Natural Causes — Part III

Natural Causes — Part III

By Paul Teodo and Tom Myers

Read Natural Causes Part I here and Part II here.


The envelopes stopped. C made her pay for her willfulness. Vito, Carmine and Cesare ceased their visits.

Two months passed. She missed the money. She missed Joe more. Giving in to C, however, was out of the question. But things were getting tight.

On a gray February day Mary heard a faint knock over the sharp pellets of ice beating against her window. Male voices echoed in the hallway. She lowered the volume on the Magnovox, adjusted her duster, gave Judge Judy a quick glance, pushed away the afghan and slipped on her fuzzy pink slippers. Wiping her mouth against any spittle that may have dribbled as she nodded off, she squinted though the peephole.

The dark brim of a fedora cut across the man’s face. Thin mustache. Thick eyebrows. 
Stepping away from the door, he knocked again with more conviction. Mary now made out the figure. Black suit. Crisp white shirt. Expensive tie. Overcoat draped over his arm. 


“Yes?” She said softly.

“Mary,” C cleared his throat. The smoky voice echoed in the hallway, “It is Clemente. Buscaglia.”

The sound of his voice gripped her stomach. “May I trouble you for a moment of your time?”

She stepped away from the door clutching the powder blue duster as if it would protect her from the man who sent her Joe to die.

Again more softly. ”Mary? Just a moment.”

She stepped back to the door peering into the hole once more. There was movement in the hall.

Behind C, another man. “Who is with you?”

“I’ve brought someone for you to meet. He has come quite a distance. A good man. Like your Joe.

He is from Busacuena.”

“Sicily?” She clutched the duster, suddenly feeling chilled.

“Yes.” C was being patient. “Please.”

“A moment.” Mary wriggled the bolt sliding it from the lock. The chain rattled against the frame. She slowly pulled the old wooden door open. In the hallway was C. Next to him a short man. Thin. Bones jutting from a sunken jaw. Yellowish complexion. Like he should look healthy from being in the sun, but wasn’t. A wrinkled suit that looked as if it had been slept in. Worn but fashionable shoes. From Florenza? His thin mustache made him look cartoonish. The cigarette holder he held between his fingers unsuccessfully communicated an attempt at sophistication.

C stepped into the room. He took Mary’s hand and gently raised it to his lips. With an dramatic wave, as if introducing royalty, he turned to the stranger still in the hallway. “Mary, I give you Massimo.”

The visitor’s eyebrows arched at the sound of his name and he entered the room. He took Mary’s hand from C, then turned his head upwards exhaling blue smoke to the ceiling. With great fanfare he kissed her hand, precisely on the wedding ring she still wore. 

“Buona sera Senora.” Massimo bowed still holding her hand near his lips.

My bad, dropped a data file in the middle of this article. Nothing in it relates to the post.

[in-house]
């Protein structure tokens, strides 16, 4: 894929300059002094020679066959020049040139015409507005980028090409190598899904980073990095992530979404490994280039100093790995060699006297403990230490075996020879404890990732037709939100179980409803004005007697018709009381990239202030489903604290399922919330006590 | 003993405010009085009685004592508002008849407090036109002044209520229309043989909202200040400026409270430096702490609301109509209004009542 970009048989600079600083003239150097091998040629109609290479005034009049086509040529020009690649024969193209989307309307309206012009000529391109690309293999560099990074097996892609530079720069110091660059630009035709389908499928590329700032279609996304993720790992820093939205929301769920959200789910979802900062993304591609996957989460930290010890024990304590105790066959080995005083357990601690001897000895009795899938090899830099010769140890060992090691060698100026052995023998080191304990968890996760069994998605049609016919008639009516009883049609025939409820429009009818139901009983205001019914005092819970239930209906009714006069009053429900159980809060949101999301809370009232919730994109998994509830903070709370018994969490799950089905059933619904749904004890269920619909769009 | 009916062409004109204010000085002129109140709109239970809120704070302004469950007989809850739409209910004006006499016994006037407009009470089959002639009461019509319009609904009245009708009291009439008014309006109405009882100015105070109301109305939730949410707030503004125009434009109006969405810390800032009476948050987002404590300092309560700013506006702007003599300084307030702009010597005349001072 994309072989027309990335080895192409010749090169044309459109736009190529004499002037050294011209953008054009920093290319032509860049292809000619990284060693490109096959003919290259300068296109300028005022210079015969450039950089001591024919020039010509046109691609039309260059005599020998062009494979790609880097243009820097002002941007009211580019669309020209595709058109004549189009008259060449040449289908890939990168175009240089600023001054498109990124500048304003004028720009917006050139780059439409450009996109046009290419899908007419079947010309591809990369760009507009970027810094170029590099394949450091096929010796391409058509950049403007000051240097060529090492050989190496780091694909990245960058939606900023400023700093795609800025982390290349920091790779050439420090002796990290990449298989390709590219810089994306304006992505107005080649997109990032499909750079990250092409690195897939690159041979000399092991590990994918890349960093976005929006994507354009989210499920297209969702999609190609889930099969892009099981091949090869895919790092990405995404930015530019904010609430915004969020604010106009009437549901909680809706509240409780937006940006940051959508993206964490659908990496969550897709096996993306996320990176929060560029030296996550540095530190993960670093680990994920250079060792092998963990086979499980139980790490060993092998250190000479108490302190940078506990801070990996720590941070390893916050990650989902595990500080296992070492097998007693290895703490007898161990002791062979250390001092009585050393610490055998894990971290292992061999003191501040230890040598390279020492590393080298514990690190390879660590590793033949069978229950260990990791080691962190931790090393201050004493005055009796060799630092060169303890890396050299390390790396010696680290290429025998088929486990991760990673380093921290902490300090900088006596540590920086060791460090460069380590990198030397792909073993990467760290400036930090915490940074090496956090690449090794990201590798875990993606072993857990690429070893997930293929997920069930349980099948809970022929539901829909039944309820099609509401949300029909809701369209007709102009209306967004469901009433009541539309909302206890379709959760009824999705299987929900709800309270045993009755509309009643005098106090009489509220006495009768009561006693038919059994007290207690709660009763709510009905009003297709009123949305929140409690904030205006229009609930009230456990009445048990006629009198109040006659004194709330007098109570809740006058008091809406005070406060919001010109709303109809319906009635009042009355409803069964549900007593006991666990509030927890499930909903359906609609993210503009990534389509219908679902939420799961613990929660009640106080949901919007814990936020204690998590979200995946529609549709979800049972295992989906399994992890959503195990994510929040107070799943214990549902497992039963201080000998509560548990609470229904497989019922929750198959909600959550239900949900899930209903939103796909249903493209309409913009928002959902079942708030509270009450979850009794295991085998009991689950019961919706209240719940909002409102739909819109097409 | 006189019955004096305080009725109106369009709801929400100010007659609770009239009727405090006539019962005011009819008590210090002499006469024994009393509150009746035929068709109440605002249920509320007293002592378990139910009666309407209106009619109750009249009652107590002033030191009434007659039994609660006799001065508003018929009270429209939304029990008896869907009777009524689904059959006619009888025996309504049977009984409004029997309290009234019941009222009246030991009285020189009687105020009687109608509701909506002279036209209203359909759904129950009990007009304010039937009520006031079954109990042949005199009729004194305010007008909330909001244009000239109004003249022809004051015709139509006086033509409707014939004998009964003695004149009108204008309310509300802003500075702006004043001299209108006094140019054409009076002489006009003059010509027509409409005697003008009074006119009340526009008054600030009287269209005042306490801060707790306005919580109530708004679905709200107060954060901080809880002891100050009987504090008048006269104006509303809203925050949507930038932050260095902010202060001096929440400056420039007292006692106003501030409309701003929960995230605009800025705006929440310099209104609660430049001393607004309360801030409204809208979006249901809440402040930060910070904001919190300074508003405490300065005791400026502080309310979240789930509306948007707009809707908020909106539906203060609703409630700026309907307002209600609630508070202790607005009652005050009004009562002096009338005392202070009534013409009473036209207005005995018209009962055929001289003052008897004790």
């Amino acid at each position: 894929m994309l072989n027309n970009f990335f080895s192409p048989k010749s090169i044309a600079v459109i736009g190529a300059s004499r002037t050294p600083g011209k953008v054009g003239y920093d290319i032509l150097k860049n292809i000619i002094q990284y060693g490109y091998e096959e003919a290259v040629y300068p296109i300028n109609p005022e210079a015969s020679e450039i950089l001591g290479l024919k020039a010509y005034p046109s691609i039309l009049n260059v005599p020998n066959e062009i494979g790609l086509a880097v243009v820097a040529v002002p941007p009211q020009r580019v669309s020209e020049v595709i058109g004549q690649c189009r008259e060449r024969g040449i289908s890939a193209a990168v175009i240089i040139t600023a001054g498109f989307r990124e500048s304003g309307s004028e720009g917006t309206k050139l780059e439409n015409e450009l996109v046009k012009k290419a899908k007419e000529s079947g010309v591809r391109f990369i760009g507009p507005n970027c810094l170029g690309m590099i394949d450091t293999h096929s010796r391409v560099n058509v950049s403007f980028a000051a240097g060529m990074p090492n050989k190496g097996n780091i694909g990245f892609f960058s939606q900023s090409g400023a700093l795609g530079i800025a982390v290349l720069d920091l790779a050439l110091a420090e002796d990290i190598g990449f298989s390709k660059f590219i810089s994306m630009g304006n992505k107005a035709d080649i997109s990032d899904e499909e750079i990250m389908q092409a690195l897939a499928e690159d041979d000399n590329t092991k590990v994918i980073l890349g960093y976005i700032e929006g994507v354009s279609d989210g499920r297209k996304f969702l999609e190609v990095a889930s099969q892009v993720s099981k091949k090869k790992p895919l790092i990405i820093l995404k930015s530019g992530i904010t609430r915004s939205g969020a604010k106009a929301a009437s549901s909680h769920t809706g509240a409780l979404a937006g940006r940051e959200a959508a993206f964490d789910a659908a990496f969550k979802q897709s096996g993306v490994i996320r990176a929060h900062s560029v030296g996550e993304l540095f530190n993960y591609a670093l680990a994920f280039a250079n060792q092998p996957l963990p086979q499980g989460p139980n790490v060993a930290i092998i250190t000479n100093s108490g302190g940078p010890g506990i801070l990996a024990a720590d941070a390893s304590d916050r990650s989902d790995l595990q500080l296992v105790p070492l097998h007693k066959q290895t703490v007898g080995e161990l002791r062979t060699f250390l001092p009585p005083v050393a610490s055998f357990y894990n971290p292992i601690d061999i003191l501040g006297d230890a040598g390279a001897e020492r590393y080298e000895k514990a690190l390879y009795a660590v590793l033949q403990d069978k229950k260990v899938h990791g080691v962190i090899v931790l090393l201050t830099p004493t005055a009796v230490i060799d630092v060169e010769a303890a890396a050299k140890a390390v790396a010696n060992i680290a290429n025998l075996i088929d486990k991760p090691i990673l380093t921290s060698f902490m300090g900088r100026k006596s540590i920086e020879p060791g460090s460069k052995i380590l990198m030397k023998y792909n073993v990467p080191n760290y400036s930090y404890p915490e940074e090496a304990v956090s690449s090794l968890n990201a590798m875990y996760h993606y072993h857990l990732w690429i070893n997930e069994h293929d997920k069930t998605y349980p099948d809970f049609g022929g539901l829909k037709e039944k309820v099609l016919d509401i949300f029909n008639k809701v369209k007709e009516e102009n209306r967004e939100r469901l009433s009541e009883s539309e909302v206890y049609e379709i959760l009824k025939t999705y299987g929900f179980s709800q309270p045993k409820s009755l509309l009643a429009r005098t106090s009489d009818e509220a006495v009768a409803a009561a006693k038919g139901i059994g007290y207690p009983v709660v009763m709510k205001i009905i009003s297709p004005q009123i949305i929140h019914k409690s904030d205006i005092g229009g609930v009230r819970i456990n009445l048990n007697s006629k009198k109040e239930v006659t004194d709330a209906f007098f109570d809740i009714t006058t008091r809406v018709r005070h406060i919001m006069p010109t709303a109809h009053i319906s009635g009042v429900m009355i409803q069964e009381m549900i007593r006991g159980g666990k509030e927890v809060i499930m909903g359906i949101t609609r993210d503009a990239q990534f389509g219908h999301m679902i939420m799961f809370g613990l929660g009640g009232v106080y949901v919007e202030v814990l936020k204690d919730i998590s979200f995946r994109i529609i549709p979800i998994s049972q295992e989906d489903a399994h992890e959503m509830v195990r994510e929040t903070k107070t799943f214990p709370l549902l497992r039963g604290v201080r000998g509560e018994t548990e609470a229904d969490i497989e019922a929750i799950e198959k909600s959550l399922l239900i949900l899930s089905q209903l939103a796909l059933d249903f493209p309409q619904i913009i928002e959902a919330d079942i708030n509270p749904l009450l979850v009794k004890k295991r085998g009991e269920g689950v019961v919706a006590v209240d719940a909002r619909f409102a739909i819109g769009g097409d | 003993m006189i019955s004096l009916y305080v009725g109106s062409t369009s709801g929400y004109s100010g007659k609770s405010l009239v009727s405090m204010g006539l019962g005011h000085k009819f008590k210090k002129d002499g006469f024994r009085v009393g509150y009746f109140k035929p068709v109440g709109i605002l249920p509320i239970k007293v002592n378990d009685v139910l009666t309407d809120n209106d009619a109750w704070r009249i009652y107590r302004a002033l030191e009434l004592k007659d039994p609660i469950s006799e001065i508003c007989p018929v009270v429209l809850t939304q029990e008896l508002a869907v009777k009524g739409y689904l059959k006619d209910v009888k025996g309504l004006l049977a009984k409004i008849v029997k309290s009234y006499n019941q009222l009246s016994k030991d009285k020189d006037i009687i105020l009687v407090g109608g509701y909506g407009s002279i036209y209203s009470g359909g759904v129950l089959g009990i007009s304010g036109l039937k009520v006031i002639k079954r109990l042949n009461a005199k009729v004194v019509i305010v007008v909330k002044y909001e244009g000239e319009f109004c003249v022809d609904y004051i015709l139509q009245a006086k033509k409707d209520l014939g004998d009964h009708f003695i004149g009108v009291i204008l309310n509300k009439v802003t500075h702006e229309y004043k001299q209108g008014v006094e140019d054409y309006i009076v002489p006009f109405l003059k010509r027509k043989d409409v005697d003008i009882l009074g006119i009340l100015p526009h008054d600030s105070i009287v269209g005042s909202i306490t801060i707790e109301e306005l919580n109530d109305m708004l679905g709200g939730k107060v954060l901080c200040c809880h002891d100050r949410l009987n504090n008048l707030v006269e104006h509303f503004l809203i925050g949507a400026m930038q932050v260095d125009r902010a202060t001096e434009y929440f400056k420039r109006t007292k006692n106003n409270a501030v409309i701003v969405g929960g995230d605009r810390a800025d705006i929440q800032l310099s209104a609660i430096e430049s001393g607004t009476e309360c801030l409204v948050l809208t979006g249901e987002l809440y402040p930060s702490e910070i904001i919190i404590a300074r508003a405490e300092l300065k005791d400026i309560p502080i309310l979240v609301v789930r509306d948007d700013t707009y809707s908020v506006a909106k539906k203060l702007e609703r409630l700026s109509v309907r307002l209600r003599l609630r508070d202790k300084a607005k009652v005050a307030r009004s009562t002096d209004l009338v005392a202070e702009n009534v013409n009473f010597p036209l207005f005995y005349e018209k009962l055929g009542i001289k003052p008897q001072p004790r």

Mary gazed at his awkward chivalry with contempt. She slid her hand from his grasp.

Massimo stood, eyes moving to the TV. Judy was about to offer a verdict. Mary dug into her pocket and clicked off the judge. She knew what was about to happen. It was the black man’s turn to win.

The set’s abrupt termination startled Massimo. “Que cosa?” His droopy eyes fixed with fright on the remote.

“This is a poor choice.” Mary’s eyes were tight. “He speaks no English. He doesn’t know what is happening.”

“Never.” C’s voice was short, curt. “I make no poor choices.” He tightened the grip on the hat he held in his hand. 

“You should not have brought him.”

“I promised your husband.”

“You promised my Joe would be out by Christmas. Not this,” she said, pointing at Massimo. ”He died in prison. Of natural causes.” Her words spit at him.

C’s eyes turned cold. 

“Please give me a moment to change my clothes,” Mary said, turning from them and walking quickly into the bedroom. She put on the black dress she had worn since Joe’s death. She consulted Joe’s photograph. “Joe, my decision.” She walked directly into the kitchen, calling over her shoulder, “He can stay for a while. Have an espresso. A biscotti.”

Awkwardness spread throughout the room. Massimo fiddled with his tie. He tapped a cigarette from its case and lodged it into his holder. C smiled and gripped his shoulder. “Rilassare. Relax.”

Mary exited the kitchen carrying a tray with three tiny cups, a silver espresso carafe, a blue Murano glass plate holding perfectly placed biscotti and a large linen napkin. Dark coffee aroma filled the room.

C turned to Massimo and gestured toward the couch. “I told you, all’s well. She is a good woman.”

C sat on the couch as Mary placed the tray on the coffee table. Lifting the napkin, she drew Joe’s revolver aiming the barrel between C’s eyes.

“The envelopes?” C asked quietly.

“This has nothing to do with money,” Mary replied, pulling the trigger, shooting him squarely in the face.

Massimo’s eyes widened. 

Mary looked at him and gestured with the pistol. “Va.”

Massimo grabbed his hat and bolted for the door. He kept his back to the wall as he slinked down the stairs.

Mary placed the gun under the napkin on the tray. She turned to the lifeless C. 

“You ended Joe’s life. I won’t allow it to happen to me too.”

Notes from the Post-it Wall — Week of February 11, 2018

Notes from the Post-it Wall — Week of February 11, 2018

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